public static void AssemblyInit(TestContext testContext)
            {
                SetupDIForTest.Start();
            }
            [TestMethod]
            public void It_Should_Populate_The_Users_Select()
            {
                // Arrange
                // use FakeItEasy to set what the method will return
                A.CallTo(() => SetupDIForTest.FakeTimeSheetService.GetTimeSheetUsersAsync())
                    .Returns(Task.FromResult(new List<TimeSheetUser>{
                        new TimeSheetUser{
                            FirstName = "Kevin"
                        },
                        new TimeSheetUser{
                            FirstName = "Terry"
                        }
                    }.AsEnumerable()));

                // Act
                var controller = new TimeSheetEntriesController(SetupDIForTest.FakeTimeSheetService, SetupDIForTest.FakeLogger);
                controller.Create();

                // Assert
                var selectList = controller.ViewBag.TimeSheetUserID as SelectList;
                Assert.IsNotNull(selectList);
                Assert.AreEqual("Kevin", selectList.First().Text, "First user should be Kevin");
                Assert.AreEqual("Terry", selectList.Skip(1).First().Text);
                Assert.AreEqual(2, selectList.Count(), "It should fill the list with all users from GetTimeSheetUsers");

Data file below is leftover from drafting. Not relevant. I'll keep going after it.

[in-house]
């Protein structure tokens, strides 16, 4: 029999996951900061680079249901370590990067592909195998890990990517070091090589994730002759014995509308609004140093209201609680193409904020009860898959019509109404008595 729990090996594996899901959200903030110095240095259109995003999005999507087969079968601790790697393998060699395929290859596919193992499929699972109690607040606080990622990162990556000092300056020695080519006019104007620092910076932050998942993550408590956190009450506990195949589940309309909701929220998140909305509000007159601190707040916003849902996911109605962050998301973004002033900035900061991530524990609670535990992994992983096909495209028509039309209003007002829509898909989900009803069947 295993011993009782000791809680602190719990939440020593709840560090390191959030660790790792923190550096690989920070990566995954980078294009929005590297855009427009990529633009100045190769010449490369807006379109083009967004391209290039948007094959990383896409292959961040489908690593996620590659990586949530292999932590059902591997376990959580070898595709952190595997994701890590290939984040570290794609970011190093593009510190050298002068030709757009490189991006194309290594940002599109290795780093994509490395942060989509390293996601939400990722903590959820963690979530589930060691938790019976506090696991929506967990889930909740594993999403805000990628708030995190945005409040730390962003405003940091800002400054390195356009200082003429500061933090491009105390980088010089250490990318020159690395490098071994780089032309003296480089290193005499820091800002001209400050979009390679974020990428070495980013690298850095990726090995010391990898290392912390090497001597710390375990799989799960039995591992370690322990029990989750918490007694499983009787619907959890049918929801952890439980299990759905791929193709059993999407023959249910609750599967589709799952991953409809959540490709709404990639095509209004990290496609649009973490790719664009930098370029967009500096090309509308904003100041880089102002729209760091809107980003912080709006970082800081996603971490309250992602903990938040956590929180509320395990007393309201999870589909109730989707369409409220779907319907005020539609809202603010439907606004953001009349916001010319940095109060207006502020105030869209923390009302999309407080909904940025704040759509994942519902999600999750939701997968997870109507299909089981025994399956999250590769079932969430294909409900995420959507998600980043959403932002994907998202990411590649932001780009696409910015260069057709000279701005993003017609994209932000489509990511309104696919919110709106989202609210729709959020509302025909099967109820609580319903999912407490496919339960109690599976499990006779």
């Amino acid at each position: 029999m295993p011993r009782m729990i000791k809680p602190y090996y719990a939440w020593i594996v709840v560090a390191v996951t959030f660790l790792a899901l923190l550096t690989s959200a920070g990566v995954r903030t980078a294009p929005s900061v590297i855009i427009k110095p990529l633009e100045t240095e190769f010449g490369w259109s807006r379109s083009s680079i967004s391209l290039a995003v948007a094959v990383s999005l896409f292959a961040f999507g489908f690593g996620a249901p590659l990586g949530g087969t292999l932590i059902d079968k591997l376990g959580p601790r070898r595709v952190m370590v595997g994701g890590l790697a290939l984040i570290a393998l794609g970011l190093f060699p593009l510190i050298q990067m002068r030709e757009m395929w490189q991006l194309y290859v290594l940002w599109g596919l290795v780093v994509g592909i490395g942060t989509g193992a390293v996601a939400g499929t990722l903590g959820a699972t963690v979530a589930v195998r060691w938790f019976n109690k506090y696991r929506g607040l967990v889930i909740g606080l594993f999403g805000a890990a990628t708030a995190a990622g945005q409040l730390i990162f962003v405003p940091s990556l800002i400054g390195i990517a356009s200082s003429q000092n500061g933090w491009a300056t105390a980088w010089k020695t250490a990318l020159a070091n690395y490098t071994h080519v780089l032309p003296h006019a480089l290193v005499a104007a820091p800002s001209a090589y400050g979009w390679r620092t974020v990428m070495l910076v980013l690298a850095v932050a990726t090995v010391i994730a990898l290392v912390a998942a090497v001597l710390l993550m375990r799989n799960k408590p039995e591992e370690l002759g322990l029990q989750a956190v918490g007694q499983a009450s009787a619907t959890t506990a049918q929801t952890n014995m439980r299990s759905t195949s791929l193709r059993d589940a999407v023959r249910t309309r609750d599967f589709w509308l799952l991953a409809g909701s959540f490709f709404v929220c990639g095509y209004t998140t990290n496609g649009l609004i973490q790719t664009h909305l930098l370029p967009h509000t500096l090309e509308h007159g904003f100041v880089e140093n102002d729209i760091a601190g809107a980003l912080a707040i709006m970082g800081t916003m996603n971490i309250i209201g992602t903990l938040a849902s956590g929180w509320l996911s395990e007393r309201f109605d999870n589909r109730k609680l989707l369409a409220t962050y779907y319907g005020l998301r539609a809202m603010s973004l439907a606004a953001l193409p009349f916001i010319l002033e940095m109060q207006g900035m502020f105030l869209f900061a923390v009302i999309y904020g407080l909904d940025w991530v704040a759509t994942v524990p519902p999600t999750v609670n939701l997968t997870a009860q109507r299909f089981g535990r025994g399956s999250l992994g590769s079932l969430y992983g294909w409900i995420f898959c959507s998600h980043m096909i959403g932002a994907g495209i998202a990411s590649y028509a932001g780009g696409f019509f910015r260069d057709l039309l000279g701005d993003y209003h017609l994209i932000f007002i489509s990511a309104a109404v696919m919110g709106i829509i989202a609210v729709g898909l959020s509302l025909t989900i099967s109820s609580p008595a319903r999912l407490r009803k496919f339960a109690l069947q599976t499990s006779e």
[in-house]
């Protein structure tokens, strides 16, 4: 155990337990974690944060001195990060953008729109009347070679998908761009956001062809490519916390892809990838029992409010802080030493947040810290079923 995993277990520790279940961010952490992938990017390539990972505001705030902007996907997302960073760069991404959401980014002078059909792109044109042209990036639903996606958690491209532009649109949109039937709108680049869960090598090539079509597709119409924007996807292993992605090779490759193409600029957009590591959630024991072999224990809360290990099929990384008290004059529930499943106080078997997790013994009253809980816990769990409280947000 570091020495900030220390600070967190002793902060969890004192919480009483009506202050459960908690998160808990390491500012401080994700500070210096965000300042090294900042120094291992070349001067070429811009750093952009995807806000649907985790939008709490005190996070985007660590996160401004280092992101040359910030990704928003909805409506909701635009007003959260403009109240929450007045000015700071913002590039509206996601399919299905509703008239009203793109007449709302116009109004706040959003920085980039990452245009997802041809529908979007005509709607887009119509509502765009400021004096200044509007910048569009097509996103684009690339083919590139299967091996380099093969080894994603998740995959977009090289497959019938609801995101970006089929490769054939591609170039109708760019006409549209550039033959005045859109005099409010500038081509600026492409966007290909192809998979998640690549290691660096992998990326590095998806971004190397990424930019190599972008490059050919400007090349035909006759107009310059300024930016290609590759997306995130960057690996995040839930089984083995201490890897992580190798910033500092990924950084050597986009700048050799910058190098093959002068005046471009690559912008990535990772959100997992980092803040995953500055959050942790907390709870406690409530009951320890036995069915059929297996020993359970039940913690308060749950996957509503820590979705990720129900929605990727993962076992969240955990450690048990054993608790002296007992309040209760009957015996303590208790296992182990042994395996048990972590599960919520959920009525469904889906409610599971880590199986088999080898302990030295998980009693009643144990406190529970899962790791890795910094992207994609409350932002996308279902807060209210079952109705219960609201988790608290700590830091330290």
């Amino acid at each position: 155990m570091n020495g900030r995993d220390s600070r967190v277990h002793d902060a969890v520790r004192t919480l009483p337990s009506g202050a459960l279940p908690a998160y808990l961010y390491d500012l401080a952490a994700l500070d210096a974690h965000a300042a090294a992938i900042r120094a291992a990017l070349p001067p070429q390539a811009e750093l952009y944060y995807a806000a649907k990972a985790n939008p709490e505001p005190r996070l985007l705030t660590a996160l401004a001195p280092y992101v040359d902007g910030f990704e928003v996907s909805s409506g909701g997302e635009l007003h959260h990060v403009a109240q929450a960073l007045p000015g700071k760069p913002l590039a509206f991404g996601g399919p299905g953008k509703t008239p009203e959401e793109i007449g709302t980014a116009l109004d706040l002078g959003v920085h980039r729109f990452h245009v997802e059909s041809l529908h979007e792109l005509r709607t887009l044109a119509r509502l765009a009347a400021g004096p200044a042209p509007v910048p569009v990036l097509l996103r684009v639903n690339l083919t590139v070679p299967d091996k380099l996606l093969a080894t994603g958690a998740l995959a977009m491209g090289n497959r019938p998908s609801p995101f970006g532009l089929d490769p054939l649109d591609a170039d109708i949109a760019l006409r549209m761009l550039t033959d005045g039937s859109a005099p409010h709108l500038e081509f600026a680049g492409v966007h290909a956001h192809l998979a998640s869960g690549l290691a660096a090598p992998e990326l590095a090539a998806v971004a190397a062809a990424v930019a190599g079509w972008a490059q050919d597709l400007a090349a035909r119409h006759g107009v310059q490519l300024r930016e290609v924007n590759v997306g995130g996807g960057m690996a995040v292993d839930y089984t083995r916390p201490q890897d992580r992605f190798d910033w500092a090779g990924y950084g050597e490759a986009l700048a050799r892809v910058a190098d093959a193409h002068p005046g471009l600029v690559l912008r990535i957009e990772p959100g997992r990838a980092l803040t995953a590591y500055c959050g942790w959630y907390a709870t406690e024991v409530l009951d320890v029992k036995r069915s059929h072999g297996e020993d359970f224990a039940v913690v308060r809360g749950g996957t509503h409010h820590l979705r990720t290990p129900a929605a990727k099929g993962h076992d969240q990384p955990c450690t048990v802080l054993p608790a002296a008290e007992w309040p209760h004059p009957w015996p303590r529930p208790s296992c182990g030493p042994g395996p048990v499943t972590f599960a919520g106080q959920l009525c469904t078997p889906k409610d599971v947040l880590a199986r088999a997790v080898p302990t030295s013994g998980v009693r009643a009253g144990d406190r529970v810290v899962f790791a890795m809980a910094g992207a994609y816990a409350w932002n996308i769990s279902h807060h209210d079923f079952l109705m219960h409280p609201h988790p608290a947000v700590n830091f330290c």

}
        }

That should be enough to get your writing some unit tests against your controllers. Happy testing!

 EDIT from December 9th, 2015. There is a Ninject.MockingKernel.FakeItEasy Nuget library that simplifies things.

using System.Collections.Generic;
using System.Linq;
using System.Web.Mvc;
using Acme.Services;
using Acme.Web.Controllers;
using FakeItEasy;
using Microsoft.VisualStudio.TestTools.UnitTesting;
using Ninject;
using Ninject.MockingKernel;
using Ninject.MockingKernel.FakeItEasy;

namespace Acme.Web.Tests
{
    [TestClass]
    public class ProductControllerTests
    {
        private readonly FakeItEasyMockingKernel _kernel;
        public ProductControllerTests()
        {
            _kernel = new FakeItEasyMockingKernel();
            _kernel.Bind<IProductService>().ToMock();
        }

        [TestInitialize]
        public void TestInit()
        {
            _kernel.Reset();
        }

        [TestMethod]
        [TestCategory("Product Controller Tests")]
        public void Index_OrderedByProductName()
        {
            // Arrange
             var testData = new List<Product>
            {
                new Product {ProductId = 1, Name = "Z Product 1", Description = "this is a description", Active = true},
                new Product {ProductId = 4, Name = "A Product 4", Description = "this is a description", Active = true},
            };​

            var productServiceMock = _kernel.Get(typeof (IProductService)) as IProductService;
            A.CallTo(() => productServiceMock.GetActiveProducts()).Returns(testData);
            var controller = new ProductsController(productServiceMock);

            // Act
            var results = (ViewResult) controller.Index();

            // Assert
            var model = (List<Product>) results.ViewData.Model;
            Assert.AreEqual(testData[0].Name, model.Last().Name, "Should be sorted by first name");
        }
    }
}

P.S.

You may have to do more advanced mocking of the user or other HTTP objects in MVC to get good coverage.

There is a very good course on Pluralsight about Executable Specifications if you’re interested in SpecFlow, when thinking about testing.